Twilio: communications platform as a service stocks will ride digital transformation


Cloud communication company Twilio lives at the mercy of high expectations. In the past quarter it beat forecasts for both revenue and earnings. Yet a slight dip in revenue growth from existing customers plus a higher-than-anticipated forecast for losses knocked the shares down 13 per cent.

This is unfair. Twilio is part of a sector that provides tools to companies such as Uber that want to integrate their communication services. These services via calls or messaging let them connect with customers or their own employees. The more that companies interact with people remotely, the more useful Twilio’s services become.

As the past 18 months have proved, completely virtual communications can work fine. Twilio’s share price has nearly quadrupled since the pandemic started.

Founded in 2008, the US group has been a leader in the so-called communications platform as a service sector (CPaaS). But competition is increasingly fierce, with Microsoft now in the fray. Spending to keep ahead is worthwhile. Twilio’s largest acquisition to date was a $3bn purchase of customer data company Segment last year. It will help users manage information.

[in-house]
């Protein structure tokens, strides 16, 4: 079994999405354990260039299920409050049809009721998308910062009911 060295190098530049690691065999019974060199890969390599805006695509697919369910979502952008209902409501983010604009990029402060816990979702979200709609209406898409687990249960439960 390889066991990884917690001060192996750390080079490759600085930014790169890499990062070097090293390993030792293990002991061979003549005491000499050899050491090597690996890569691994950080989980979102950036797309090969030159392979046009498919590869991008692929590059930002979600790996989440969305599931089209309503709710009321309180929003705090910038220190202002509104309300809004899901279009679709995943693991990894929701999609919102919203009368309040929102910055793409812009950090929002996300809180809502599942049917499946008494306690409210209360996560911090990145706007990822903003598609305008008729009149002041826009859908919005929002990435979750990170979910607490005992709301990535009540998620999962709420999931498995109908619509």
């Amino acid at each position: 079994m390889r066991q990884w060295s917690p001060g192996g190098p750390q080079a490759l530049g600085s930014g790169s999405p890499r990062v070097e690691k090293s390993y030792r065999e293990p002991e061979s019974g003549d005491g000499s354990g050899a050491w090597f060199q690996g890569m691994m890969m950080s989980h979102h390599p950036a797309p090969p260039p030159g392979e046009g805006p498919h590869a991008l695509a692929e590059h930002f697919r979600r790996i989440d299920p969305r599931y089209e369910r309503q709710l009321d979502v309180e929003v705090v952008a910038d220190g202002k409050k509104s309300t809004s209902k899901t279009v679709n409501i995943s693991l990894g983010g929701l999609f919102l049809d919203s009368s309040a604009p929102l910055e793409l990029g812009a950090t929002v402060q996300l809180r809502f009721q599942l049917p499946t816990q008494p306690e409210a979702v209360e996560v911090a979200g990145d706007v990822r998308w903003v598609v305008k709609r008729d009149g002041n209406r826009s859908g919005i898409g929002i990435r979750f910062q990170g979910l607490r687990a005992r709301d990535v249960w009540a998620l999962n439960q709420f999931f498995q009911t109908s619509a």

Twilio is, unfortunately, not alone in trying to evolve into a full service platform, by expanding from text chat and calls to email. In 2018, it bought email platform SendGrid. Peers took notice. This year, Swedish rival Sinch purchased cloud email provider Pathwire.

But the $61bn San Francisco-based company is part of a broad, global digital transformation. CFOs are redirecting their budget to cloud-based services that can facilitate online operations. Gartner expects total spend to reach $397.5bn by 2022.

Focusing on quarterly dollar-based net expansion rates ignores the strength of this wider trend. An expansion rate of 131 per cent in the third quarter is down from 137 per cent in the same period last year. But it still proves that customers are spending more over time. They pay per service. As they grow, so does Twilio. In the past quarter, revenue rose 65 per cent to $740m. There is more to grab. In the next four years, the market is forecast to reach $14bn.

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